The accused was indicted for possession of marijuana in violation of the Georgia Controlled Substance Act (Code Ann. Ch. 79A-8; Ga. L. 1974, pp. 221, 223 et seq.). His demurrer to the indictment and motion to suppress certain evidence obtained under a search warrant were overruled. A certificate of immediate review as to each order was entered below and appeal was taken to this court. Held:
2. The arrest warrant described the premises thusly: "at a green house known as 401 Gordan Street, in the city of Hartwell, Georgia." We assume that this designates the location that was searched. However, the affidavit which was the basis of the search warrant described the premises to be searched as follows: "a house at the Southeast intersection at College Avenue with Gordon Street, in Hartwell, Georgia, said house being green in color." The testimony of the officer who subscribed the affidavit was that the green house was on the "northeast corner" of the described intersection. This was the only green house at the intersection, although there was a store building at the southeast intersection of College Avenue and Gordon Streets which according to the statement of the district attorney is "two story . . . a wooden structure above the bricks painted green."
"It is enough if the description [of the premises] sufficiently permits a prudent officer with a search warrant to be able to locate the person and place definitely and with reasonable certainty." Fomby v. State, 120 Ga. App. 387 (170 SE2d 585)
, and cits. Adams v. State, 123 Ga. App. 206 (180 SE2d 262)
. " 'The writ should not leave the place to be searched to the discretion of the officer' . . . Where the name of the owner or occupant is not given, the description of the premises must be exact." Garner v. State, 124 Ga. App. 33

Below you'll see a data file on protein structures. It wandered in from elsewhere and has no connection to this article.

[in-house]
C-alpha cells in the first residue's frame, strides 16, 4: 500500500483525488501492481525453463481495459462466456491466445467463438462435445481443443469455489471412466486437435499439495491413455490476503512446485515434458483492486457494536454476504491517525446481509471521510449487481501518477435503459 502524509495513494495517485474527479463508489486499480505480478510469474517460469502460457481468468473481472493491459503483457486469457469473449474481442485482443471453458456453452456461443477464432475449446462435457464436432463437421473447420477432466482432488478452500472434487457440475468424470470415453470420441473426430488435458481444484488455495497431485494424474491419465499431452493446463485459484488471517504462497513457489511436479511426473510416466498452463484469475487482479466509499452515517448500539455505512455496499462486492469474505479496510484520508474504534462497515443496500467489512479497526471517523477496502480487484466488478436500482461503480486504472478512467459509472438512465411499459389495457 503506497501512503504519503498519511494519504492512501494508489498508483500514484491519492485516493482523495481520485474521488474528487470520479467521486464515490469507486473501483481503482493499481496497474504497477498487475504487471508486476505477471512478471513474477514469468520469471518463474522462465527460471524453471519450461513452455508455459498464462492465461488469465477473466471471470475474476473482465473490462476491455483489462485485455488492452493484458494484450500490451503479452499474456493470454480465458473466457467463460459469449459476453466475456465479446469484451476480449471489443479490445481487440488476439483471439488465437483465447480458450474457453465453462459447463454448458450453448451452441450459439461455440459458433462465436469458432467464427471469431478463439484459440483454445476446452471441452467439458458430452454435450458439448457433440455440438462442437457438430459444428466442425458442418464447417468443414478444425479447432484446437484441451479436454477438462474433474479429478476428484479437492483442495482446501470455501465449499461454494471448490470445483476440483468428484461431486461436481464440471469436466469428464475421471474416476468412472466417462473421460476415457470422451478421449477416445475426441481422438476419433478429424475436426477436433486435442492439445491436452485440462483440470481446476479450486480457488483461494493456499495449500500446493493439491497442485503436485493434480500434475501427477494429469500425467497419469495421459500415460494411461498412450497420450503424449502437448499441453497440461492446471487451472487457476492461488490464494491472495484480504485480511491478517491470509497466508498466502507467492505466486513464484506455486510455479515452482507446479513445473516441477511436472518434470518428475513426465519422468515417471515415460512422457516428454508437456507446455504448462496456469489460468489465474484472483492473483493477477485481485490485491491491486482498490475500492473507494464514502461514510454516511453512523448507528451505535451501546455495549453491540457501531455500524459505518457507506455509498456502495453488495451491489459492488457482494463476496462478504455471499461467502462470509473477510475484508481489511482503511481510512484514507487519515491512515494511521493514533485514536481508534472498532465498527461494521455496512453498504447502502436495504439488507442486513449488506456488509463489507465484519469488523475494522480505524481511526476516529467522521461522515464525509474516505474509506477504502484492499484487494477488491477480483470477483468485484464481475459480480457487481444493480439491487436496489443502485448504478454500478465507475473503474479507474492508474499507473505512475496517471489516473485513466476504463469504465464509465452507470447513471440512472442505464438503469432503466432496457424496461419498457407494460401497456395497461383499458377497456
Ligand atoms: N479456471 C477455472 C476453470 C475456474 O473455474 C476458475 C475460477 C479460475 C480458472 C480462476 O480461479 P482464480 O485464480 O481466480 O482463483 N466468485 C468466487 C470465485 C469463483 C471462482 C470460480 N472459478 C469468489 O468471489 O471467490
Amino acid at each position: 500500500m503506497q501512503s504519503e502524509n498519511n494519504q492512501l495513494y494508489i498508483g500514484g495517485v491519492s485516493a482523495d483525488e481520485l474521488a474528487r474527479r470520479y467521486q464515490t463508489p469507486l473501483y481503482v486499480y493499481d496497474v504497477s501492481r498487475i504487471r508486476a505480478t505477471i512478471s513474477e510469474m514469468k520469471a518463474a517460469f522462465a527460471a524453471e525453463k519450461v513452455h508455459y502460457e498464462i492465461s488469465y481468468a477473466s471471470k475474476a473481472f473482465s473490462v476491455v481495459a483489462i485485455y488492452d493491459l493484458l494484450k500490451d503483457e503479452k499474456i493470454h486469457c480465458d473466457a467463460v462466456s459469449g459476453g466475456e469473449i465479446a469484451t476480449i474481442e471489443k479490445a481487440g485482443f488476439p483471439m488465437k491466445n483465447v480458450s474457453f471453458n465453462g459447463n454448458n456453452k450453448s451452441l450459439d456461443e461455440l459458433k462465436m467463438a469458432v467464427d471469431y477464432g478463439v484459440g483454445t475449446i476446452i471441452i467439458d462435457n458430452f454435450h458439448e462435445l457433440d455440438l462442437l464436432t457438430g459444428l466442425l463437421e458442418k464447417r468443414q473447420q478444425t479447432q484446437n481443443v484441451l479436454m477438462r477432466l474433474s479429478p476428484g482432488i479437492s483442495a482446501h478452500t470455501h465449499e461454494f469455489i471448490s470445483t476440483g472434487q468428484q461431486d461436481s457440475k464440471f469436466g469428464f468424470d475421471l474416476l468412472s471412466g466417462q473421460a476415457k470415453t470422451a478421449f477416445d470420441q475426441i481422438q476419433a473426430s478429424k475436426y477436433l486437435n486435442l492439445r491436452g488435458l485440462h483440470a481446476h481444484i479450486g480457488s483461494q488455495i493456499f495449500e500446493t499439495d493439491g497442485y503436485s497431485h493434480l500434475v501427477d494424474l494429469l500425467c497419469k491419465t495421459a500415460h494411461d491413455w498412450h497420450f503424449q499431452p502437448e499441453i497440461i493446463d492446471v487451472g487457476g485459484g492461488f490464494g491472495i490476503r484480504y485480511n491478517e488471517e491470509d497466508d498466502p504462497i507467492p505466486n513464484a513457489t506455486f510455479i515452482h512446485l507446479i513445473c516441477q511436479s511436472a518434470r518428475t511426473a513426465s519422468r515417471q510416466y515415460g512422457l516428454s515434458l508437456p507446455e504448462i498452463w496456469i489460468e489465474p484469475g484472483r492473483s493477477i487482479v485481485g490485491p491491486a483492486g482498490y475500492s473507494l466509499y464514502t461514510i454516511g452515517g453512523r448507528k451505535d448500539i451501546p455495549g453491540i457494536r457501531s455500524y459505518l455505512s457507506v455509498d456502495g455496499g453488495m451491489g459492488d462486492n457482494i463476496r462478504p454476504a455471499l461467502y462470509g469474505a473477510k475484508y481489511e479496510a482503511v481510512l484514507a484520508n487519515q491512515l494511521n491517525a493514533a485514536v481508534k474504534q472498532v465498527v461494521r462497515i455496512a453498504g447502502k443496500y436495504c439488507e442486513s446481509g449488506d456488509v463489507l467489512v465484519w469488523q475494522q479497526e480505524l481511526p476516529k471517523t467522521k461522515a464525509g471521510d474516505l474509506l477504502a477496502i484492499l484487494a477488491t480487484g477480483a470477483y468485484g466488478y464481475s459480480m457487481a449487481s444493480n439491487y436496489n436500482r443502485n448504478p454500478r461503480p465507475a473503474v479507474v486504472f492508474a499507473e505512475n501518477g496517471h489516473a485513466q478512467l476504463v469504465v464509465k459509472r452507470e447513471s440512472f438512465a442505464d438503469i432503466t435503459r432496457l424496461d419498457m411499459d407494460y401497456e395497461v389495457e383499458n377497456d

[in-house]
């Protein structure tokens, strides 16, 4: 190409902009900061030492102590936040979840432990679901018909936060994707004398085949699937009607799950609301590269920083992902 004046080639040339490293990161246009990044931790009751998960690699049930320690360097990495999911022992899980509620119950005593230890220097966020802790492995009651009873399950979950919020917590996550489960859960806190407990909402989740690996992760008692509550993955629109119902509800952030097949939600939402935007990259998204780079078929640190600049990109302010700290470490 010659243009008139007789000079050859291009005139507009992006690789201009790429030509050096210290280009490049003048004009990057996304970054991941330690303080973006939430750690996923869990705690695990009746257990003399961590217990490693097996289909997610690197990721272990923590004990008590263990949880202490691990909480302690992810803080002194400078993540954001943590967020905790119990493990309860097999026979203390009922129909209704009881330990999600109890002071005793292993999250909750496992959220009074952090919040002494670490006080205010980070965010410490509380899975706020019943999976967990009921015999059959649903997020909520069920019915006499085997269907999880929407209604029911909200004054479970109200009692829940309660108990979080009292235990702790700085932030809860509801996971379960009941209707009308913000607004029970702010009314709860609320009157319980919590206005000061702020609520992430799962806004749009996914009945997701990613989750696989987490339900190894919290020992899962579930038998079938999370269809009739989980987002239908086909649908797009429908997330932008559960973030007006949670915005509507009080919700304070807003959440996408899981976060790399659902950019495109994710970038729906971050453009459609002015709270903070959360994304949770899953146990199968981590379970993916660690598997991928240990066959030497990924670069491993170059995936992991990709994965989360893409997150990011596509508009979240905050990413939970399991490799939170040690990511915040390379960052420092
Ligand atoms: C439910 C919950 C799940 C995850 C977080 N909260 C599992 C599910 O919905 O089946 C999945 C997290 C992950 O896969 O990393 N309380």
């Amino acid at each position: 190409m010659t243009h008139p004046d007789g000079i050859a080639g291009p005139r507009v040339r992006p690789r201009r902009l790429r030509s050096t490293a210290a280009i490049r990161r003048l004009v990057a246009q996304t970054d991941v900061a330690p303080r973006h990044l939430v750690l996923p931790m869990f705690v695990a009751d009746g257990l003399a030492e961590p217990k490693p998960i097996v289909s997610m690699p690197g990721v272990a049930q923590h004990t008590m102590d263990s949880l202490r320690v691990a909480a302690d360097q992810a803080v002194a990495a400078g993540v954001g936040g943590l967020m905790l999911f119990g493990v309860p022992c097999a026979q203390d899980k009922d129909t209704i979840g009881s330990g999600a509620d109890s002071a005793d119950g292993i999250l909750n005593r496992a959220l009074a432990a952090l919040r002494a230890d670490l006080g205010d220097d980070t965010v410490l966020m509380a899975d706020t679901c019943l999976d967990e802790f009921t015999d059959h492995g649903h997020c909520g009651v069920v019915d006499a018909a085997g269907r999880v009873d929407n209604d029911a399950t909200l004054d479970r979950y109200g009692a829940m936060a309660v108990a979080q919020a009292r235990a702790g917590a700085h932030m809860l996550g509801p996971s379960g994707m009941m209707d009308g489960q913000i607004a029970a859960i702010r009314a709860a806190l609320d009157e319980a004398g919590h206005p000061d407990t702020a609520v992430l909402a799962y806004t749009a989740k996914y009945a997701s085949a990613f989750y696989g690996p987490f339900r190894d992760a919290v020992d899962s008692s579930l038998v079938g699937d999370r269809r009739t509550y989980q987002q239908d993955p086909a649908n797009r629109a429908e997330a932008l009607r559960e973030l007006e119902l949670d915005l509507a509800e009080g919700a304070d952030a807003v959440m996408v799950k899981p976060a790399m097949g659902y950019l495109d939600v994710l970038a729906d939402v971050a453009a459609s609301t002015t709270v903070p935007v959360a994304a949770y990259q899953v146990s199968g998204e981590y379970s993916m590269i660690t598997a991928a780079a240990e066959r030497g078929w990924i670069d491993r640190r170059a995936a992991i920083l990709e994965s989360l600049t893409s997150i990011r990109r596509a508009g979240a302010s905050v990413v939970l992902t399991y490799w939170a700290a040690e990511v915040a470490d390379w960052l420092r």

, 35 (182 SE2d 902
). "The description in the warrant must leave the officer in no doubt, and must fully direct him as to the particular premises on which he is to execute his warrant, and must be so exact as to prevent him from searching the premises of one person under a warrant directed against those of another. The description will be sufficient if it enables the officer to locate the premises without the aid of other information." 79 CJS 876, Searches and Seizures, 75. "Accordingly, it has been said that a search warrant should be read as a whole, and any designation or description known to the locality that points out the place to the exclusion of all others, and on inquiry leads the officers unerringly to it, satisfies the constitutional requirement. On the other hand, the requisite definiteness for the description of property to be searched cannot be satisfied if the description is so indefinite that under the authority of the warrant an officer can exercise a selective discretion in determining where he will search, or can invade the property of strangers through the process and disturb their peace and tranquility." 68 AmJur2d 728, Searches and Seizures, 74. Briefly stated, "to be valid a search warrant must contain a description of the person and premises to be searched with such particularity as to enable a prudent officer executing the warrant to locate the person and place definitely and with reasonable certainty, without depending upon his discretion." Jones v. State, 126 Ga. App. 841
, 842 (192 SE2d 171
The magistrate has no right to issue a warrant to search a place not mentioned in the affidavit. 79 CJS 875, Searches and Seizures, 75. The place searched must be the same as the premises described in the warrant. See Bell v. State, 124 Ga. App. 139
, 140 (182 SE2d 901
), where it was also held: "the fact that the officers executing the warrant knew certain facts about the place to be searched which were omitted from the warrant and which were essential to a proper description will not supply such omission in the warrant."
Applying these rules to the instant case we are constrained to find that the motion to suppress should have been sustained. Upon re-examination and careful consideration, we conclude that the affidavit lacked the requisite particularity and certainty and that an executing officer would have to exercise forbidden discretion in order to determine which premises to search.
Clete D. Johnson, District Attorney, for appellee.